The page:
Ministry of Health to conduct survey to determine prevalence of Snail Fever in communities

The snails that can transmit bilharzia have been spotted in the communities of Babonneau, Micoud and Soufriere.

The Ministry of Health and Wellness will undertake a survey, next week, to determine the prevalence of schistosomiasis.

Schistosomiasis, also called bilharzia, is caused by a parasitic worm that infects humans.

Saint Lucia had a surge in bilharzia cases between the 1940s – 1960s which resulted in government’s formulation of a schistosomiasis eradication plan. Today, health officials say the disease is under control.

“We believe that Saint Lucia has practically eliminated the disease from the country,” Dr. Merlene Fredericks, Chief Medical Officer with the Ministry of Health said. “Persons may recall that years ago we had a huge problem in terms of bilharzia with many of those infected showing symptoms like an enlarged liver and spleen that results in an enlarged abdomen, and anemia, because the worms feed on the blood. But right now, we’re seeing very few cases. And to determine whether we have eliminated the disease we need to carry out a survey amongst young children to see what percentage of them might be affected. We do predict that it will be a very low percentage.”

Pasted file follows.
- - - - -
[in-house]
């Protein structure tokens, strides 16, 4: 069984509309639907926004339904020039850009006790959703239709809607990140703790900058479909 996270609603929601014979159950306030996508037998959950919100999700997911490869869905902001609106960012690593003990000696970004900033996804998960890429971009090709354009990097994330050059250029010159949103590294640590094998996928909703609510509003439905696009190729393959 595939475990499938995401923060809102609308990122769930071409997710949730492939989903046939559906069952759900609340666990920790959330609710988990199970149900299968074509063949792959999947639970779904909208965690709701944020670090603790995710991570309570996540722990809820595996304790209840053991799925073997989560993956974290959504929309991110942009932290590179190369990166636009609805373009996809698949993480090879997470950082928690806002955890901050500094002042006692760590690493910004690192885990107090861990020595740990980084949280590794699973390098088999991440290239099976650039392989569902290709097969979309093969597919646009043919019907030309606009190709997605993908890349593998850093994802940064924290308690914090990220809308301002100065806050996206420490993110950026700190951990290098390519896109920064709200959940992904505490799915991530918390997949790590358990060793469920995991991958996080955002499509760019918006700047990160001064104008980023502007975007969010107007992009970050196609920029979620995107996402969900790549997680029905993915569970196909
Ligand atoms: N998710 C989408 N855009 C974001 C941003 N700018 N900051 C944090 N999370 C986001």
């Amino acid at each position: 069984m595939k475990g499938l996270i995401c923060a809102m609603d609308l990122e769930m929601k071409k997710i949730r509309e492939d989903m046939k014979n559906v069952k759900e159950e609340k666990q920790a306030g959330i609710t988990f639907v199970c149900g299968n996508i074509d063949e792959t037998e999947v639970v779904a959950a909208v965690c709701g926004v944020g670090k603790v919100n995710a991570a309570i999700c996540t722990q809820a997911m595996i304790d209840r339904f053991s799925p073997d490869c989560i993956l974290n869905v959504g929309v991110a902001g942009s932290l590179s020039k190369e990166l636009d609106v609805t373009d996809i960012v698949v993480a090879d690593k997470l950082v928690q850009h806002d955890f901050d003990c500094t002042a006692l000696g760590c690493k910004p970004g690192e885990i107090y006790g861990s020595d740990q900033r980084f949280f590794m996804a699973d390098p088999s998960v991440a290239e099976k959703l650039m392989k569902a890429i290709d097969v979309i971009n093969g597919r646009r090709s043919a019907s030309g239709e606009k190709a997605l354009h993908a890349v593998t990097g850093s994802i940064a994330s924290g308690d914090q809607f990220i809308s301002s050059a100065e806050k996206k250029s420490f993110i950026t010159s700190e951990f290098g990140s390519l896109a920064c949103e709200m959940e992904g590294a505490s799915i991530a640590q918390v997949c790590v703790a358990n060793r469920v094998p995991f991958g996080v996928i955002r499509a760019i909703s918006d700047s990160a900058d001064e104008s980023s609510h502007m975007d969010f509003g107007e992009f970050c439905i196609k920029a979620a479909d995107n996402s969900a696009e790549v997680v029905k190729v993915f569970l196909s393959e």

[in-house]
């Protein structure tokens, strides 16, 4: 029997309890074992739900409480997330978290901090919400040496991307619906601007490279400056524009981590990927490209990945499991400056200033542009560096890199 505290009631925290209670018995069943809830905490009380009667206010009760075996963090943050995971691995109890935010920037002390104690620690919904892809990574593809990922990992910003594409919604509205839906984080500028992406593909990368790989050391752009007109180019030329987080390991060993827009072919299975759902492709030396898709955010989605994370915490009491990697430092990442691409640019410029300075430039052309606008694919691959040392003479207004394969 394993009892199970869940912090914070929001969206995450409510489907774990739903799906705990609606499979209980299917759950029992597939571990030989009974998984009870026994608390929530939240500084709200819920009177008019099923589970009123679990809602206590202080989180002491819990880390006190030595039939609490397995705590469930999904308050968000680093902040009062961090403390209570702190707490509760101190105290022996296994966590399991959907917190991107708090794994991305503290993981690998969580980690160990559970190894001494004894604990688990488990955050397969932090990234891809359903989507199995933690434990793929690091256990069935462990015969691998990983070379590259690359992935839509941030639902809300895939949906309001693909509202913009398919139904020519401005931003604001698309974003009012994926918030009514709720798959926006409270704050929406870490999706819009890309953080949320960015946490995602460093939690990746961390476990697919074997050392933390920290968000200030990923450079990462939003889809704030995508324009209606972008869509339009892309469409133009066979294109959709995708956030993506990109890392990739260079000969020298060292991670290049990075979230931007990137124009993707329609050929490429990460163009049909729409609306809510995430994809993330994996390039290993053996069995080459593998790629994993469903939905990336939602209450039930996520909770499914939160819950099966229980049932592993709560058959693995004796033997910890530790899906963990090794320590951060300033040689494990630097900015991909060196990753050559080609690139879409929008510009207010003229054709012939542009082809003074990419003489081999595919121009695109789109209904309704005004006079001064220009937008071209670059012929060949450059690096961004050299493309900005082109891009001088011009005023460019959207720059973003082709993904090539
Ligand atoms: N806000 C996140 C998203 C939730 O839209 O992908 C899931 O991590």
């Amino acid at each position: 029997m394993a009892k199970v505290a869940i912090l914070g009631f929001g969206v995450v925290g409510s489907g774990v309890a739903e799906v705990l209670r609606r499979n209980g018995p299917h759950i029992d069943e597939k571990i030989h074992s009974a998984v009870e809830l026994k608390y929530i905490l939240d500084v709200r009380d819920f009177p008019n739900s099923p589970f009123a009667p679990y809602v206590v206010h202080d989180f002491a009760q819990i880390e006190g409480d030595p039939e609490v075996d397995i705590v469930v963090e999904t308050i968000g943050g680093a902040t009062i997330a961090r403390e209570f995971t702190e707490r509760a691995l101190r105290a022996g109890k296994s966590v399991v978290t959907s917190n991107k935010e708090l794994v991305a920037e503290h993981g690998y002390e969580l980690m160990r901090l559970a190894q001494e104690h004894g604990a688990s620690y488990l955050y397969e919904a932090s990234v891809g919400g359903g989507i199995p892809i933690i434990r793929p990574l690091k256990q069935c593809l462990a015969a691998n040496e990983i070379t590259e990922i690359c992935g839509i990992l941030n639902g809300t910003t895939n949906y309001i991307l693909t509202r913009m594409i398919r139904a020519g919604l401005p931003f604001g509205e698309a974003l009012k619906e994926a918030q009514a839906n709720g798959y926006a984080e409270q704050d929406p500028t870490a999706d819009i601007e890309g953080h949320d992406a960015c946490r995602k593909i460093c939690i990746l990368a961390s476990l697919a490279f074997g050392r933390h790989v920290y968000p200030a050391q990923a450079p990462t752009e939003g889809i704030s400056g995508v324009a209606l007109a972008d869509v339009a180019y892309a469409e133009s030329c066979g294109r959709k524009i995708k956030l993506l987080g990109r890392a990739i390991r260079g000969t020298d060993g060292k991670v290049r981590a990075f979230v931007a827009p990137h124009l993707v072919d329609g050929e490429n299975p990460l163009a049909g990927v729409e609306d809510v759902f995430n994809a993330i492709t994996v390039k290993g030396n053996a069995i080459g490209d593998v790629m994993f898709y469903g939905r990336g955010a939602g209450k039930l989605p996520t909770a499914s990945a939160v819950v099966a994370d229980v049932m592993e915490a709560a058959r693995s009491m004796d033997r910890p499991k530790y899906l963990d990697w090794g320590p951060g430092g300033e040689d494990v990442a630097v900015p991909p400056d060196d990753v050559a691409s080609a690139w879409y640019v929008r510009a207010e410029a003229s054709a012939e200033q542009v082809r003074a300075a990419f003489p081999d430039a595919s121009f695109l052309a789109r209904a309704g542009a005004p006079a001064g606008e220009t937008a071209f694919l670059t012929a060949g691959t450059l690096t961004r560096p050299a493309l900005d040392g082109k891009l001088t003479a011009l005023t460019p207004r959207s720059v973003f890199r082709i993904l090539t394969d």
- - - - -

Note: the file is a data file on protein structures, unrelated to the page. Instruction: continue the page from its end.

The survey will certify with the Pan American Health Organization (PAHO) and the World Health Organization (WHO) that Saint Lucia is free from the disease.

“This is a very important survey that will confirm that we no longer have schistosomiasis, and most importantly, to find out if there has been any recent transmission, identify the areas where there is transmission, and to move quickly to eliminate it,” Nahum Jn. Baptiste, National Epidemiologist in the Ministry of Health said.

“We’ve had communities in Saint Lucia that have had [transmission rates] as high as 60 percent in the past. We know that we eliminated that disease way back in 1985, but over the last 10 years we have seen about 37 cases, and among them, one school aged child. Diseases are such that even if you have eliminated them, you have to keep working at prevention or they will resurge. So again, we are asking parents to support the survey.”

The parasitic worm that causes schistosomiasis goes through two main stages. In one stage, it can infect humans, and in another stage, it infects certain freshwater snails. Health officials have spotted the snails that can transmit bilharzia in the communities of Babonneau, Micoud and Soufriere.

Dr. Fredericks said: “We are seeing very few cases right now, and believe that we have eliminated the disease, but we still need to verify elimination. So we will be sampling 2000 children, and we’re expecting a very low prevalence, perhaps less than 10—but we still need to verify.

“Now if we realize that we do have a bigger situation than what we expected, then we will re-implement [the bilharzia] program and ensure that anyone who might be exposed or infected is treated.”

Dr. Fredericks said treatment available that can cure patients of the disease.

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